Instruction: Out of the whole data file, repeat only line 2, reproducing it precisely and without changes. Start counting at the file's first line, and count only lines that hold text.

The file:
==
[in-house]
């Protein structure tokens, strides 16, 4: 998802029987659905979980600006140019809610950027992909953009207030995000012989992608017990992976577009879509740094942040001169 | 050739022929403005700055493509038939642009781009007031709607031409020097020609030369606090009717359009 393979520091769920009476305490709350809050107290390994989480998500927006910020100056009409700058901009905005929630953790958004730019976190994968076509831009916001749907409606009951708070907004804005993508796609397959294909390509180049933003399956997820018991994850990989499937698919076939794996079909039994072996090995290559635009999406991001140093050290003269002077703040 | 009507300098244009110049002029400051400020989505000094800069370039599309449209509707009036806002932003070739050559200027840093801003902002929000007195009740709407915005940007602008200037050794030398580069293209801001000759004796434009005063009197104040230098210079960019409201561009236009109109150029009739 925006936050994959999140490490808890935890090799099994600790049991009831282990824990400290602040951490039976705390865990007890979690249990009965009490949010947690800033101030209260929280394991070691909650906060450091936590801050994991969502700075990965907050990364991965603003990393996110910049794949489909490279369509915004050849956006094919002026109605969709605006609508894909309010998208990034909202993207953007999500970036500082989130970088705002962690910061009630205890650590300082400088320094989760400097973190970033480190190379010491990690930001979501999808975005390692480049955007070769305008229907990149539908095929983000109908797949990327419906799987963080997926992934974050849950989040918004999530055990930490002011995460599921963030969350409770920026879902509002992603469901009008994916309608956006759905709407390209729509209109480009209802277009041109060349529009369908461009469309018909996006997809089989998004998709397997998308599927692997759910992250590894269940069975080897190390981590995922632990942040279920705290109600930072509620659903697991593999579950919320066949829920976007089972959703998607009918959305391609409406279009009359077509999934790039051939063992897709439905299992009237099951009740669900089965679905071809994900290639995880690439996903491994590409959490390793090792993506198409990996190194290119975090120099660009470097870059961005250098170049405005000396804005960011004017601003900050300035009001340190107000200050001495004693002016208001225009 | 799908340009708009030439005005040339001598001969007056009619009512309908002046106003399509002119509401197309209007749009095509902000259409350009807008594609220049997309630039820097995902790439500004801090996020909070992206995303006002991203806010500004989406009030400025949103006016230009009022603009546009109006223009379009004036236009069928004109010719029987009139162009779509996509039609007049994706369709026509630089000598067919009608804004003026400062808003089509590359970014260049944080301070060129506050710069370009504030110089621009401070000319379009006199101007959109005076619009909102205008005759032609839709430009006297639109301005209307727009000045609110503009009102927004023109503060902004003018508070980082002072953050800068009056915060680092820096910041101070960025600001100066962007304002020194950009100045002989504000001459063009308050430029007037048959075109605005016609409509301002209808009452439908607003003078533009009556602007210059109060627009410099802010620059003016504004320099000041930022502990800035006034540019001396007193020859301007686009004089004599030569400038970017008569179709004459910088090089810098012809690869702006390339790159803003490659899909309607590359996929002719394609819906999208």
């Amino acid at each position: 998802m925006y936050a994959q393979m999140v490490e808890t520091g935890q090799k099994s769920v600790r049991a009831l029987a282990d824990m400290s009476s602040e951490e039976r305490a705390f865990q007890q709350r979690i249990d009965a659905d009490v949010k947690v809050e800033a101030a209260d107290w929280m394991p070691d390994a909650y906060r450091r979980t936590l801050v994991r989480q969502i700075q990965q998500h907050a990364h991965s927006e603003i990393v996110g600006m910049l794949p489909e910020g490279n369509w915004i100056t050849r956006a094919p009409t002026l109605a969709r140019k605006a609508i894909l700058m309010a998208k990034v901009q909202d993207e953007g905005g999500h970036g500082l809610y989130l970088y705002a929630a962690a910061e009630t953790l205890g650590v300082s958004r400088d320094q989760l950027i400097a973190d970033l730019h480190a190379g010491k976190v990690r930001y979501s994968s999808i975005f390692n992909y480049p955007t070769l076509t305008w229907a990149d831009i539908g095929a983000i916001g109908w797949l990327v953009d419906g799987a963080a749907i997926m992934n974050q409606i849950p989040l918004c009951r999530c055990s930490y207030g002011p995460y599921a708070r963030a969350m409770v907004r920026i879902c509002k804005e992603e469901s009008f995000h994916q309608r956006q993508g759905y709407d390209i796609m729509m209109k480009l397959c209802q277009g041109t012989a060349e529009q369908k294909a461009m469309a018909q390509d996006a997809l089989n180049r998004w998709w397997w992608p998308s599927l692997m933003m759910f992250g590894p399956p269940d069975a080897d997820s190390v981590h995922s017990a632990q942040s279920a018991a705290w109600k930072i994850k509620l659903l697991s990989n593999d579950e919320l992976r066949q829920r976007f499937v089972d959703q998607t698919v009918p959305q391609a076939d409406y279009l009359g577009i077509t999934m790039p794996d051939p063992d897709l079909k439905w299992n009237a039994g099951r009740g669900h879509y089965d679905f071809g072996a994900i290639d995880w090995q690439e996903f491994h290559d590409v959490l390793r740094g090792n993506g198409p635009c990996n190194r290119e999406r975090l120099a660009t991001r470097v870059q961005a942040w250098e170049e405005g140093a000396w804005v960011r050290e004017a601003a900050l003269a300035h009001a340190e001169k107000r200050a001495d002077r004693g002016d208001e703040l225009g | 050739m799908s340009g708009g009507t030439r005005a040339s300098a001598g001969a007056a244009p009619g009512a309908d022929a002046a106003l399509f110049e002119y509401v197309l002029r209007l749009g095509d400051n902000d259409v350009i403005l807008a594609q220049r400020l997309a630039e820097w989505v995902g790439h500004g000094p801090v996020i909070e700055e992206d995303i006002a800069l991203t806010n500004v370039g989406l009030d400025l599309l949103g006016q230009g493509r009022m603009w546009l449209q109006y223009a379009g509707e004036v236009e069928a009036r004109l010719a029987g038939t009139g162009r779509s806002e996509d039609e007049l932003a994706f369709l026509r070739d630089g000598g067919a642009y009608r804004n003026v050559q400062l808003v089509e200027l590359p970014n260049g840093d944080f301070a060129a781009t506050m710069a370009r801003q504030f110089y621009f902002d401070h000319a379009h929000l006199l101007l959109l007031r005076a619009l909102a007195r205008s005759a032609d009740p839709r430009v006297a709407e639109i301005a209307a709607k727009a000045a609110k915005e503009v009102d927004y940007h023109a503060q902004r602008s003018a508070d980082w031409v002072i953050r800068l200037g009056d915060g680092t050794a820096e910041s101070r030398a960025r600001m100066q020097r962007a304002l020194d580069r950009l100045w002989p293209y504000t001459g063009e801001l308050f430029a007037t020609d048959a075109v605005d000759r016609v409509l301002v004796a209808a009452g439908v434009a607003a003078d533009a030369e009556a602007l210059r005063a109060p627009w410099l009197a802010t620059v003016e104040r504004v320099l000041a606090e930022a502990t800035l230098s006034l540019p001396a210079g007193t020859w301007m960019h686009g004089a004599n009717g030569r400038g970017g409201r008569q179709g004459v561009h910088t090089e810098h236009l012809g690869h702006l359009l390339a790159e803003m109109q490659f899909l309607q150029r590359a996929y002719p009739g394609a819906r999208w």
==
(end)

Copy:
């Protein structure tokens, strides 16, 4: 998802029987659905979980600006140019809610950027992909953009207030995000012989992608017990992976577009879509740094942040001169 | 050739022929403005700055493509038939642009781009007031709607031409020097020609030369606090009717359009 393979520091769920009476305490709350809050107290390994989480998500927006910020100056009409700058901009905005929630953790958004730019976190994968076509831009916001749907409606009951708070907004804005993508796609397959294909390509180049933003399956997820018991994850990989499937698919076939794996079909039994072996090995290559635009999406991001140093050290003269002077703040 | 009507300098244009110049002029400051400020989505000094800069370039599309449209509707009036806002932003070739050559200027840093801003902002929000007195009740709407915005940007602008200037050794030398580069293209801001000759004796434009005063009197104040230098210079960019409201561009236009109109150029009739 925006936050994959999140490490808890935890090799099994600790049991009831282990824990400290602040951490039976705390865990007890979690249990009965009490949010947690800033101030209260929280394991070691909650906060450091936590801050994991969502700075990965907050990364991965603003990393996110910049794949489909490279369509915004050849956006094919002026109605969709605006609508894909309010998208990034909202993207953007999500970036500082989130970088705002962690910061009630205890650590300082400088320094989760400097973190970033480190190379010491990690930001979501999808975005390692480049955007070769305008229907990149539908095929983000109908797949990327419906799987963080997926992934974050849950989040918004999530055990930490002011995460599921963030969350409770920026879902509002992603469901009008994916309608956006759905709407390209729509209109480009209802277009041109060349529009369908461009469309018909996006997809089989998004998709397997998308599927692997759910992250590894269940069975080897190390981590995922632990942040279920705290109600930072509620659903697991593999579950919320066949829920976007089972959703998607009918959305391609409406279009009359077509999934790039051939063992897709439905299992009237099951009740669900089965679905071809994900290639995880690439996903491994590409959490390793090792993506198409990996190194290119975090120099660009470097870059961005250098170049405005000396804005960011004017601003900050300035009001340190107000200050001495004693002016208001225009 | 799908340009708009030439005005040339001598001969007056009619009512309908002046106003399509002119509401197309209007749009095509902000259409350009807008594609220049997309630039820097995902790439500004801090996020909070992206995303006002991203806010500004989406009030400025949103006016230009009022603009546009109006223009379009004036236009069928004109010719029987009139162009779509996509039609007049994706369709026509630089000598067919009608804004003026400062808003089509590359970014260049944080301070060129506050710069370009504030110089621009401070000319379009006199101007959109005076619009909102205008005759032609839709430009006297639109301005209307727009000045609110503009009102927004023109503060902004003018508070980082002072953050800068009056915060680092820096910041101070960025600001100066962007304002020194950009100045002989504000001459063009308050430029007037048959075109605005016609409509301002209808009452439908607003003078533009009556602007210059109060627009410099802010620059003016504004320099000041930022502990800035006034540019001396007193020859301007686009004089004599030569400038970017008569179709004459910088090089810098012809690869702006390339790159803003490659899909309607590359996929002719394609819906999208």